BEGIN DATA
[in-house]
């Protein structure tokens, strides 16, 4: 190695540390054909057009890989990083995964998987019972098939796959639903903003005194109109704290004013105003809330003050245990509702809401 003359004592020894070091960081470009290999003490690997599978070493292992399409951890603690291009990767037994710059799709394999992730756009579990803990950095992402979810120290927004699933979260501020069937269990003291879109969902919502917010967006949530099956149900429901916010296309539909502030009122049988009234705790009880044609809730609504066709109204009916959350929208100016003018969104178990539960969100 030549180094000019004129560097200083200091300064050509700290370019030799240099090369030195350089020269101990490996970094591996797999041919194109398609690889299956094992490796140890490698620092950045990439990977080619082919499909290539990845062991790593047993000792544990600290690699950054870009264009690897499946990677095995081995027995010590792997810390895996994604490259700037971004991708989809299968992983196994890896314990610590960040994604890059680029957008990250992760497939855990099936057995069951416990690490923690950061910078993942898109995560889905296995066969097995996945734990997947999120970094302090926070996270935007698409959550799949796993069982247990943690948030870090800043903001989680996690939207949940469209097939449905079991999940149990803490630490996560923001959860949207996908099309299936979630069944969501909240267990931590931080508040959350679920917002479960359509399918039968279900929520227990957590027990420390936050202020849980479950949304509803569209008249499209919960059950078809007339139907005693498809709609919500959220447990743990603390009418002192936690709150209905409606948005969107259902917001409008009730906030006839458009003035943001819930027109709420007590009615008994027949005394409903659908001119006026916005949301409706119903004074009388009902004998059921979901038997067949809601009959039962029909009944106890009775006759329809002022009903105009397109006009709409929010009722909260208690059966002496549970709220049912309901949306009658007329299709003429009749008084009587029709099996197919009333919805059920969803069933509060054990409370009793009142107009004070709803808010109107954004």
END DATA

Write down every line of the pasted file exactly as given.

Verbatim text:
[in-house]
């Protein structure tokens, strides 16, 4: 190695540390054909057009890989990083995964998987019972098939796959639903903003005194109109704290004013105003809330003050245990509702809401 003359004592020894070091960081470009290999003490690997599978070493292992399409951890603690291009990767037994710059799709394999992730756009579990803990950095992402979810120290927004699933979260501020069937269990003291879109969902919502917010967006949530099956149900429901916010296309539909502030009122049988009234705790009880044609809730609504066709109204009916959350929208100016003018969104178990539960969100 030549180094000019004129560097200083200091300064050509700290370019030799240099090369030195350089020269101990490996970094591996797999041919194109398609690889299956094992490796140890490698620092950045990439990977080619082919499909290539990845062991790593047993000792544990600290690699950054870009264009690897499946990677095995081995027995010590792997810390895996994604490259700037971004991708989809299968992983196994890896314990610590960040994604890059680029957008990250992760497939855990099936057995069951416990690490923690950061910078993942898109995560889905296995066969097995996945734990997947999120970094302090926070996270935007698409959550799949796993069982247990943690948030870090800043903001989680996690939207949940469209097939449905079991999940149990803490630490996560923001959860949207996908099309299936979630069944969501909240267990931590931080508040959350679920917002479960359509399918039968279900929520227990957590027990420390936050202020849980479950949304509803569209008249499209919960059950078809007339139907005693498809709609919500959220447990743990603390009418002192936690709150209905409606948005969107259902917001409008009730906030006839458009003035943001819930027109709420007590009615008994027949005394409903659908001119006026916005949301409706119903004074009388009902004998059921979901038997067949809601009959039962029909009944106890009775006759329809002022009903105009397109006009709409929010009722909260208690059966002496549970709220049912309901949306009658007329299709003429009749008084009587029709099996197919009333919805059920969803069933509060054990409370009793009142107009004070709803808010109107954004």